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Three New Therapies Approved for Multiple Myeloma

, by NCI Staff

The FDA recently approved three new drugs to treat multiple myeloma. One of the drugs is the first approved cancer therapy to target the CD38 protein (pictured).

Credit: Wikimedia Commons / Emw, CC-BY-SA-3.0

The Food and Drug Administration (FDA) has approved three new drugs for the treatment of multiple myeloma that has returned after prior therapy.

On November 16, the FDA approved daratumumab (Darzalex®) for patients who have previously received at least three prior treatments. On November 20, the agency approved ixazomib (Ninlaro®) to treat patients with relapsed multiple myeloma who have received at least one prior treatment, and on November 30 it approved elotuzumab (Empliciti®) for patients who have received one to three prior therapies.

“Relapse is almost universal with myeloma,” explained Mark Roschewski, M.D., of the Lymphoid Malignancies Branch in NCI’s Center for Cancer Research. “Some patients enjoy long durations of remission after their first treatment, but very few patients can be cured today.”

The approval of ixazomib, a proteasome inhibitor, was based on the results of a large randomized clinical trial of 722 patients in which patients treated with ixazomib in combination with lenalidomide and dexamethasone had longer median progression-free survival than those who received lenalidomide and dexamethasone alone: 20.6 months versus 14.7 months.

“There are already two proteasome inhibitors [bortezomib and carfilzomib] that have been approved for the treatment of multiple myeloma,” said Dr. Roschewski. “But this is the first one that is available orally. So that’s a very important improvement.”

Daratumumab’s approval was based on two single-arm trials. In the first trial, 29 percent of patients experienced a complete or partial reduction in their tumor burden that lasted for a median of 7.4 months. In the second trial, 36 percent of patients had a complete or partial reduction in tumor burden.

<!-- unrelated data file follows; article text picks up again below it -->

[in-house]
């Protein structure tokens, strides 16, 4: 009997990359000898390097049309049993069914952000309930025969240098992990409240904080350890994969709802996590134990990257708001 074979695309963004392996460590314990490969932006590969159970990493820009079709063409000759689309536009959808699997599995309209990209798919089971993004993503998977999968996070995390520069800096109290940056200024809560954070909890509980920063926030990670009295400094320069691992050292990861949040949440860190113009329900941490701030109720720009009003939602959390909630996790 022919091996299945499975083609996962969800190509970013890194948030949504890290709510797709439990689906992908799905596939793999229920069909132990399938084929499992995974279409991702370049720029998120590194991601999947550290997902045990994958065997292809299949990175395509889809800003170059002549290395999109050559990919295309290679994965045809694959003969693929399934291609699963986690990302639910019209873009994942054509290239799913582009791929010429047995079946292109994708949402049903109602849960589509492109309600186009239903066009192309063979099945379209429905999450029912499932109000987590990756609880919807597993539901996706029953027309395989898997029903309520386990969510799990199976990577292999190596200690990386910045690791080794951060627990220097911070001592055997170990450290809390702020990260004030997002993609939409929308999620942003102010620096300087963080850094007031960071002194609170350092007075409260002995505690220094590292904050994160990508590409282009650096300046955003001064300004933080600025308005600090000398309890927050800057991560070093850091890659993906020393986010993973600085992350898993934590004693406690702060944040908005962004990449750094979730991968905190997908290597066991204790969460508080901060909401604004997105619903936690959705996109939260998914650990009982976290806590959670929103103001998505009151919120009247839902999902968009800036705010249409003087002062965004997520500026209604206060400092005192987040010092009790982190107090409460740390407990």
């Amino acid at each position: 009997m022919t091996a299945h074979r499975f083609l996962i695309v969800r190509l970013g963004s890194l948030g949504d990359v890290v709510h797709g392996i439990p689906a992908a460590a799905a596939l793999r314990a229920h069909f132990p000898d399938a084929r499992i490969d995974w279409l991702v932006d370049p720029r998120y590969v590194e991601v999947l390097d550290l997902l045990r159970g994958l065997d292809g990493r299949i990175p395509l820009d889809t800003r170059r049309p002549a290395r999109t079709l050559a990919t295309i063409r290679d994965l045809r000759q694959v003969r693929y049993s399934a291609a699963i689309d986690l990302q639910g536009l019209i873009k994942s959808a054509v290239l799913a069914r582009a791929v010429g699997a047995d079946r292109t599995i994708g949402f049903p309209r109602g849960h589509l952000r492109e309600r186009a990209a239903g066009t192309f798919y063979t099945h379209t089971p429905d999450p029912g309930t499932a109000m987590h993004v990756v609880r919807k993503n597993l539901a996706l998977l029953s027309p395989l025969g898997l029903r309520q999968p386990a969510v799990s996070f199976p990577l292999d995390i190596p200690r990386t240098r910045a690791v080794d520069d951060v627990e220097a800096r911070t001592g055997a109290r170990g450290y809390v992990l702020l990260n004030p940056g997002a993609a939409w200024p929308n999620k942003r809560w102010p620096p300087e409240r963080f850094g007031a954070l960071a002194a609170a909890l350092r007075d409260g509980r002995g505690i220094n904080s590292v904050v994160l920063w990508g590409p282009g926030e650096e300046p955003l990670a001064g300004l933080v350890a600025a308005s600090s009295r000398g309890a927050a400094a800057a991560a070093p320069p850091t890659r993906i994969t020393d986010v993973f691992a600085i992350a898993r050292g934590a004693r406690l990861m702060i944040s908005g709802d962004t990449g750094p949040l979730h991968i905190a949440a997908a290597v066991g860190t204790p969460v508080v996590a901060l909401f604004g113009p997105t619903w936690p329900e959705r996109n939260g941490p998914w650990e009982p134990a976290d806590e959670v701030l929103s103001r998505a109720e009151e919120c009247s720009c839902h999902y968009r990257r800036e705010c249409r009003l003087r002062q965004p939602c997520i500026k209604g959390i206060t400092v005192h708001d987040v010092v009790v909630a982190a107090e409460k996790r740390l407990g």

The approval of elotuzumab was based on the results of a randomized clinical trial of 646 participants whose myeloma did not respond to or had relapsed after previous treatment. Patients treated with elotuzumab in combination with lenalidomide and dexamethasone had longer median progression-free survival than patients who received only lenalidomide and dexamethasone: 19.4 months versus 14.9 months.

“Elotuzumab by itself doesn’t have single-agent activity,” noted Dr. Roschewski. “But if you add it to other agents, elotuzumab extends progression-free survival.”

The side effects that occurred most often in patients taking the drugs included fatigue, diarrhea, peripheral neuropathy, and fever. Daratumumab may also cause a decrease in white blood cells.

Elotuzumab and daratumumab, both monoclonal antibodies, target proteins on myeloma cells that have yet to be part of other FDA-approved therapies for this cancer type, explained Dr. Roschewski.

“The most exciting of the three drugs is daratumumab, because it showed single-agent activity,” Dr. Roschewski said. “It is not, by itself, going to cure multiple myeloma, and the duration of remission is relatively short, but it certainly provides some meaningful benefit, particularly if a patient doesn’t have any other treatment options.

“Any time you can get three new medicines in your armamentarium, that opens up many new research opportunities that now need to be explored,” Dr. Roschewski said.

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